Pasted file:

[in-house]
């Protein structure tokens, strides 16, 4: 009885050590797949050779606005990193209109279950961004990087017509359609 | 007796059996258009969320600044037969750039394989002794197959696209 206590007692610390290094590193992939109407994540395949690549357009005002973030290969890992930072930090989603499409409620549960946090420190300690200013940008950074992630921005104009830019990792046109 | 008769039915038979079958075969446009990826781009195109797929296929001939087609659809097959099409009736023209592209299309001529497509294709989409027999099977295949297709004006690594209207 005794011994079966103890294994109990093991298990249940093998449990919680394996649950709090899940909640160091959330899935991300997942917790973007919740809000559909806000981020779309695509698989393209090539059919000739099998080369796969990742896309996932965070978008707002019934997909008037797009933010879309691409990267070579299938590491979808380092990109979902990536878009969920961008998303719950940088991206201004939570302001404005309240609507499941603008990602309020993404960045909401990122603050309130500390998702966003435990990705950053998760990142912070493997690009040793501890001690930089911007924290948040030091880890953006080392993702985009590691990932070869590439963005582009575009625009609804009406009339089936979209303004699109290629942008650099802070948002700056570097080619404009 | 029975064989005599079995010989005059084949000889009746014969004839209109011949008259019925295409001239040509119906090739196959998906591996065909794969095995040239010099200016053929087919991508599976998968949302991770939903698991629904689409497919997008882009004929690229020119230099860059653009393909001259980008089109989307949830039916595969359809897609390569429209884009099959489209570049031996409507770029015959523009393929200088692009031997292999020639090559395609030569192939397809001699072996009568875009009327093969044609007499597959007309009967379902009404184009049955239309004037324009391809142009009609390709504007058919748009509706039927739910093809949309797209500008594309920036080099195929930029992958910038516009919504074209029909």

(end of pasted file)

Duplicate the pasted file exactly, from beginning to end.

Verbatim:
[in-house]
């Protein structure tokens, strides 16, 4: 009885050590797949050779606005990193209109279950961004990087017509359609 | 007796059996258009969320600044037969750039394989002794197959696209 206590007692610390290094590193992939109407994540395949690549357009005002973030290969890992930072930090989603499409409620549960946090420190300690200013940008950074992630921005104009830019990792046109 | 008769039915038979079958075969446009990826781009195109797929296929001939087609659809097959099409009736023209592209299309001529497509294709989409027999099977295949297709004006690594209207 005794011994079966103890294994109990093991298990249940093998449990919680394996649950709090899940909640160091959330899935991300997942917790973007919740809000559909806000981020779309695509698989393209090539059919000739099998080369796969990742896309996932965070978008707002019934997909008037797009933010879309691409990267070579299938590491979808380092990109979902990536878009969920961008998303719950940088991206201004939570302001404005309240609507499941603008990602309020993404960045909401990122603050309130500390998702966003435990990705950053998760990142912070493997690009040793501890001690930089911007924290948040030091880890953006080392993702985009590691990932070869590439963005582009575009625009609804009406009339089936979209303004699109290629942008650099802070948002700056570097080619404009 | 029975064989005599079995010989005059084949000889009746014969004839209109011949008259019925295409001239040509119906090739196959998906591996065909794969095995040239010099200016053929087919991508599976998968949302991770939903698991629904689409497919997008882009004929690229020119230099860059653009393909001259980008089109989307949830039916595969359809897609390569429209884009099959489209570049031996409507770029015959523009393929200088692009031997292999020639090559395609030569192939397809001699072996009568875009009327093969044609007499597959007309009967379902009404184009049955239309004037324009391809142009009609390709504007058919748009509706039927739910093809949309797209500008594309920036080099195929930029992958910038516009919504074209029909």